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The Ethereum Merge: A Canadian Tax Lawyer’s Guide

Image of ethereum and bitcoin on a wooden scale
By: Crypto Tax Lawyer

Published: September 19, 2022

Introduction – The Long-Awaited “Ethereum Merge” Was Successfully Completed

On September 15, 2022, the Ethereum blockchain was successfully upgraded to adopt a “proof-of-stake” method for verifying transactions, as opposed to its prior “proof-of-work” model that relies on what is often referred to as “cryptocurrency mining” to function. Unlike previous protocol upgrades to the Ethereum blockchain, which have looked to improve the blockchain’s functionality, the Merge was a much more fundamental change to Ethereum architecture, which required coordination from countless developers and volunteers to execute. The “Merge” promises to increase ETH transacting speeds, scalability, to significantly reduce Ethereum’s environmental impacts by totally eliminating energy-intensive Ethereum cryptocurrency mining, and to increase Ethereum preparedness for future upgrades as part of the Ethereum 2.0 roadmap. 

What is certain to follow the Merge, as it did prior to the successful transition, is a surge in interest around ETH from both established cryptocurrency investors and previous market skeptics. For Canadian cryptocurrency investors, traders, and users, however, treatment of Ethereum under Canadian tax law may also be in transition. The consequences of a proof-of-stake model, and how you choose to engage with, hold, or trade Ethereum moving forward as a Canadian taxpayer is once again a very live question. If you are an individual or business holding or transacting with Ethereum in Canada, you should absolutely speak with one of our expert Canadian cryptocurrency tax lawyers to discuss the potential tax consequences of your investments and purchases following the Merge, as well as the tax implications of the change from proof-of-work to proof-of-stake if you were previously a cryptocurrency miner.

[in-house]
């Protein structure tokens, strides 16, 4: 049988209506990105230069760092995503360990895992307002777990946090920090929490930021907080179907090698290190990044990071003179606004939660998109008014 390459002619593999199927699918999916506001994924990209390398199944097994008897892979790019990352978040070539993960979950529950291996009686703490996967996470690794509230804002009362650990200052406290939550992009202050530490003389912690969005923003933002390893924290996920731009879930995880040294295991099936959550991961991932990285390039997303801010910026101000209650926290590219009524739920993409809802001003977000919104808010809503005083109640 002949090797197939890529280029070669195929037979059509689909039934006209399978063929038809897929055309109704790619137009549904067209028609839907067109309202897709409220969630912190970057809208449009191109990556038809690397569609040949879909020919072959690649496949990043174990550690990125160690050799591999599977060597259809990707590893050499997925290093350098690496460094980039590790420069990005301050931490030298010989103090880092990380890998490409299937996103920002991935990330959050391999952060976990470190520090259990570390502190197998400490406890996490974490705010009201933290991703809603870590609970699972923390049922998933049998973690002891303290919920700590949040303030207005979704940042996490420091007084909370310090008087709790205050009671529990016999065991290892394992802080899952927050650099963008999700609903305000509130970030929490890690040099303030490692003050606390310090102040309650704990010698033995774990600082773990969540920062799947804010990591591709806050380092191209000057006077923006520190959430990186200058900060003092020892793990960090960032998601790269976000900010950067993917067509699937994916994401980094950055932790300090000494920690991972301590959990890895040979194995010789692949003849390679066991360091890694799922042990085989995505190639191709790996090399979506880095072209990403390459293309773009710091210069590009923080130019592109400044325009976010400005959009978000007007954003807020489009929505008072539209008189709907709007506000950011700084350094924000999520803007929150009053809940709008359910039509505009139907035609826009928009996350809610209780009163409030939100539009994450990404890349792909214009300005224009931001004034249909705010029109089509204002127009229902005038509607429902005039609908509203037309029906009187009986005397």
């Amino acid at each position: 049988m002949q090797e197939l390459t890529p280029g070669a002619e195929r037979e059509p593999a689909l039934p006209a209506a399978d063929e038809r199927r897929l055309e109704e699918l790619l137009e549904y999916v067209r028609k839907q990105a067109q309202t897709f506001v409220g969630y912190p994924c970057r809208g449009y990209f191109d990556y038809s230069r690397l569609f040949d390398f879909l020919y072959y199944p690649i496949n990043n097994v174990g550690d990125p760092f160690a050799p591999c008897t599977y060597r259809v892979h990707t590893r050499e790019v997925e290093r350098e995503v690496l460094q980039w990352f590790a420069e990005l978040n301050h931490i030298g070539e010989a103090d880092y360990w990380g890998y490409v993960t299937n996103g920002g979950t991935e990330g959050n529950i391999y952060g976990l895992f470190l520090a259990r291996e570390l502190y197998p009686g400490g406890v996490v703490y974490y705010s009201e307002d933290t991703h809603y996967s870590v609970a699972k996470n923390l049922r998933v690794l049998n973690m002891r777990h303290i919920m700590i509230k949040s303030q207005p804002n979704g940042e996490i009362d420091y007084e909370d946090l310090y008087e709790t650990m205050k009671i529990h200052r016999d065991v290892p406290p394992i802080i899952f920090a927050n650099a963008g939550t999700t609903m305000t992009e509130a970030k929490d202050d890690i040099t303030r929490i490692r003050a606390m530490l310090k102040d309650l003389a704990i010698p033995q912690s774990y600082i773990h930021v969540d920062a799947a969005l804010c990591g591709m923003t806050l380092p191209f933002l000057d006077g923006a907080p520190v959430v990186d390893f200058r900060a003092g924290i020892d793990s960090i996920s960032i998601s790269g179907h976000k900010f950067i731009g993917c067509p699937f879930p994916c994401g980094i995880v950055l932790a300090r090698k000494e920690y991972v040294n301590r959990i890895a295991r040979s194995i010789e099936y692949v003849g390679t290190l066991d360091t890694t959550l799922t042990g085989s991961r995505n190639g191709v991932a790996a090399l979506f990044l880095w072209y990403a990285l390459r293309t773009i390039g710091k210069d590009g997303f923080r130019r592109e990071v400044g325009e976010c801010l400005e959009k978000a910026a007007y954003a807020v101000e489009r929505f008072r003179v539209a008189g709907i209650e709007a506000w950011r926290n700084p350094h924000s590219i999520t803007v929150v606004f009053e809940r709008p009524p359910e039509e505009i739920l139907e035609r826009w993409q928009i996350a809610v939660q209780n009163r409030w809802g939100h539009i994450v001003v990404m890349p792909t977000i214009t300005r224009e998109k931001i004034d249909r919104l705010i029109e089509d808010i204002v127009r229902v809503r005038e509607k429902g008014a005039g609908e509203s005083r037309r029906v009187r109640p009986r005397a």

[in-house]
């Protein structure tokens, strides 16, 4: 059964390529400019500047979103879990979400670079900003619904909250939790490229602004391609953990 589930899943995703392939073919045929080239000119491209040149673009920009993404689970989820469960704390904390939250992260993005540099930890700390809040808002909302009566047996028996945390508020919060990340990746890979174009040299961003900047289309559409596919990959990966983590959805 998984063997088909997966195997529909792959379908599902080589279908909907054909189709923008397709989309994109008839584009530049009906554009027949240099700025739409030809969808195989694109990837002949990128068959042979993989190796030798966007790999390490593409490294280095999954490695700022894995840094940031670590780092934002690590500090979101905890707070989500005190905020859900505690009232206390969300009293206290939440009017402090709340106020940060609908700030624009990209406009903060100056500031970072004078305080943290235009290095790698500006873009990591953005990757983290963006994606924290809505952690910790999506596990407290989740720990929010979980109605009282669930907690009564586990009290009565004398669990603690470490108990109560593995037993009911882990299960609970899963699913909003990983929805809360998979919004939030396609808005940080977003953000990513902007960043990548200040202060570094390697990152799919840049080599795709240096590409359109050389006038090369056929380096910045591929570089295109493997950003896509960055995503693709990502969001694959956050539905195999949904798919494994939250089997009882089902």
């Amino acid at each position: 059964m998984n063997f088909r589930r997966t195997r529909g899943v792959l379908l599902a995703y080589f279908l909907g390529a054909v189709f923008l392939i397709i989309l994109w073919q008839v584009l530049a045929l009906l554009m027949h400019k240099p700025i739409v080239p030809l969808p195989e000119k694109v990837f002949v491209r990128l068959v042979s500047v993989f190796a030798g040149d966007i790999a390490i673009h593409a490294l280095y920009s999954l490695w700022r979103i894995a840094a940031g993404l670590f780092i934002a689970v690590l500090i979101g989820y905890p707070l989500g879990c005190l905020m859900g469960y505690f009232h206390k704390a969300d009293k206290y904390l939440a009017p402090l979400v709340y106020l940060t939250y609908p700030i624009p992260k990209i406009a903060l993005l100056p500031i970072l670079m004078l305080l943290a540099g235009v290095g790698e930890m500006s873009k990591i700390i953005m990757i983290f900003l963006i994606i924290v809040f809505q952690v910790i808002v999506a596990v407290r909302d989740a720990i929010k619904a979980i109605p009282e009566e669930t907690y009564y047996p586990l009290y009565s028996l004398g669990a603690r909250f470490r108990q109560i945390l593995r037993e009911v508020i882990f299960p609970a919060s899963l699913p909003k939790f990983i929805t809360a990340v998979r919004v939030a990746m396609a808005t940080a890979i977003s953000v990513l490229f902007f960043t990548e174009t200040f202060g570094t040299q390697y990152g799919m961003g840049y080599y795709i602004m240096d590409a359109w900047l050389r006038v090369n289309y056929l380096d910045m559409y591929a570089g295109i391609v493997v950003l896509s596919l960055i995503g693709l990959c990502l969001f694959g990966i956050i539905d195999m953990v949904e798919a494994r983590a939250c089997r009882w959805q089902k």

What was the Ethereum Merge, and What Did it Accomplish?

Cryptocurrencies broadly operate through use of a decentralized ledger system, otherwise known as a “blockchain”, as a means of recording global transactions without the need for a central intermediary. To operate a decentralized ledger, cryptocurrencies rely on consensus mechanisms powered by the actions of users and developers to verify the authenticity of transactions and secure the cryptocurrency network for others. 

Prior to the Merge, Ethereum operated on a “proof-of-work” model for verifying transactions posted to the blockchain. In a very general sense, this required individuals (“miners”) to invest substantial computing power into solving cryptographic puzzles. A miner could then be rewarded with units of cryptocurrency for having used those resources to successfully solve that arbitrary puzzle and to write transactions to the decentralized ledger, which helped ensure the next entry on the blockchain were authentic transactions. The proof-of-work model has most commonly been associated with Bitcoin (“BTC”), which continues to hold the largest market cap of cryptocurrencies.